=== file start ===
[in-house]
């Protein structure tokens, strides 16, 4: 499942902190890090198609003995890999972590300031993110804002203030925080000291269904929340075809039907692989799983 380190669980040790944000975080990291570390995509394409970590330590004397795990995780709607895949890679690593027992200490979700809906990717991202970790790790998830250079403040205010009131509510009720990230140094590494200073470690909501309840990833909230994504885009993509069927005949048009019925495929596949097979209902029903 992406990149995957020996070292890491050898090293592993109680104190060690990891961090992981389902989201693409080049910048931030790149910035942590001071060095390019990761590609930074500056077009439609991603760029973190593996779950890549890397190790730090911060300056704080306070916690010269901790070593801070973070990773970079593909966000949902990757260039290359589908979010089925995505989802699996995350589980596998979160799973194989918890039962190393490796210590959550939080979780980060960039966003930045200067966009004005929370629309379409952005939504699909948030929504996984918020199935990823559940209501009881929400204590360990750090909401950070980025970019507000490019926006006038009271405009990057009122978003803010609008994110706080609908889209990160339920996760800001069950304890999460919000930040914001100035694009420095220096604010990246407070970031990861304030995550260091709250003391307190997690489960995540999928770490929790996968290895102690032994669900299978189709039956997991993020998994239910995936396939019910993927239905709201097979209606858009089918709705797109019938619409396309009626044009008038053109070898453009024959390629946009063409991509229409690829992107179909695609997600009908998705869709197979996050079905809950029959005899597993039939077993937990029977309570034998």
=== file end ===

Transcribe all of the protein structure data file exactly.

[in-house]
């Protein structure tokens, strides 16, 4: 499942902190890090198609003995890999972590300031993110804002203030925080000291269904929340075809039907692989799983 380190669980040790944000975080990291570390995509394409970590330590004397795990995780709607895949890679690593027992200490979700809906990717991202970790790790998830250079403040205010009131509510009720990230140094590494200073470690909501309840990833909230994504885009993509069927005949048009019925495929596949097979209902029903 992406990149995957020996070292890491050898090293592993109680104190060690990891961090992981389902989201693409080049910048931030790149910035942590001071060095390019990761590609930074500056077009439609991603760029973190593996779950890549890397190790730090911060300056704080306070916690010269901790070593801070973070990773970079593909966000949902990757260039290359589908979010089925995505989802699996995350589980596998979160799973194989918890039962190393490796210590959550939080979780980060960039966003930045200067966009004005929370629309379409952005939504699909948030929504996984918020199935990823559940209501009881929400204590360990750090909401950070980025970019507000490019926006006038009271405009990057009122978003803010609008994110706080609908889209990160339920996760800001069950304890999460919000930040914001100035694009420095220096604010990246407070970031990861304030995550260091709250003391307190997690489960995540999928770490929790996968290895102690032994669900299978189709039956997991993020998994239910995936396939019910993927239905709201097979209606858009089918709705797109019938619409396309009626044009008038053109070898453009024959390629946009063409991509229409690829992107179909695609997600009908998705869709197979996050079905809950029959005899597993039939077993937990029977309570034998």